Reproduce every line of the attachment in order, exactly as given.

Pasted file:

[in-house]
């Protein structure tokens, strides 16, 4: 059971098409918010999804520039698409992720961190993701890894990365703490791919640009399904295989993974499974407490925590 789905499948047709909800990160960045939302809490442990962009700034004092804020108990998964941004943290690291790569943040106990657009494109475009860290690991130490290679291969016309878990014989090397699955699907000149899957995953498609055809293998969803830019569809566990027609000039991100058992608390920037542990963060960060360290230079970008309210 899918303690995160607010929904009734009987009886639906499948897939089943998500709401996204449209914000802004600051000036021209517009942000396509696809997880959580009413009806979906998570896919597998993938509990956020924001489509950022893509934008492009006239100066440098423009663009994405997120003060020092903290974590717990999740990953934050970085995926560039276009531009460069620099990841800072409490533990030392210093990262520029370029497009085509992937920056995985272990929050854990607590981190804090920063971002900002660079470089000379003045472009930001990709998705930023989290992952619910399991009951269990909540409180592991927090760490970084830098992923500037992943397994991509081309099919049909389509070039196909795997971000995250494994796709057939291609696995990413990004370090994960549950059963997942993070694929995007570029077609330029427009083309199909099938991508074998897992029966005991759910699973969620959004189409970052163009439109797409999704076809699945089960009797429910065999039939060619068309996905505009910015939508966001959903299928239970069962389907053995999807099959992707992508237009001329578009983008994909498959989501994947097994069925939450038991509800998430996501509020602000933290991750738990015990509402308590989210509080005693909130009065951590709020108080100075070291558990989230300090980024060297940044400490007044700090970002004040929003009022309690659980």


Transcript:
[in-house]
């Protein structure tokens, strides 16, 4: 059971098409918010999804520039698409992720961190993701890894990365703490791919640009399904295989993974499974407490925590 789905499948047709909800990160960045939302809490442990962009700034004092804020108990998964941004943290690291790569943040106990657009494109475009860290690991130490290679291969016309878990014989090397699955699907000149899957995953498609055809293998969803830019569809566990027609000039991100058992608390920037542990963060960060360290230079970008309210 899918303690995160607010929904009734009987009886639906499948897939089943998500709401996204449209914000802004600051000036021209517009942000396509696809997880959580009413009806979906998570896919597998993938509990956020924001489509950022893509934008492009006239100066440098423009663009994405997120003060020092903290974590717990999740990953934050970085995926560039276009531009460069620099990841800072409490533990030392210093990262520029370029497009085509992937920056995985272990929050854990607590981190804090920063971002900002660079470089000379003045472009930001990709998705930023989290992952619910399991009951269990909540409180592991927090760490970084830098992923500037992943397994991509081309099919049909389509070039196909795997971000995250494994796709057939291609696995990413990004370090994960549950059963997942993070694929995007570029077609330029427009083309199909099938991508074998897992029966005991759910699973969620959004189409970052163009439109797409999704076809699945089960009797429910065999039939060619068309996905505009910015939508966001959903299928239970069962389907053995999807099959992707992508237009001329578009983008994909498959989501994947097994069925939450038991509800998430996501509020602000933290991750738990015990509402308590989210509080005693909130009065951590709020108080100075070291558990989230300090980024060297940044400490007044700090970002004040929003009022309690659980």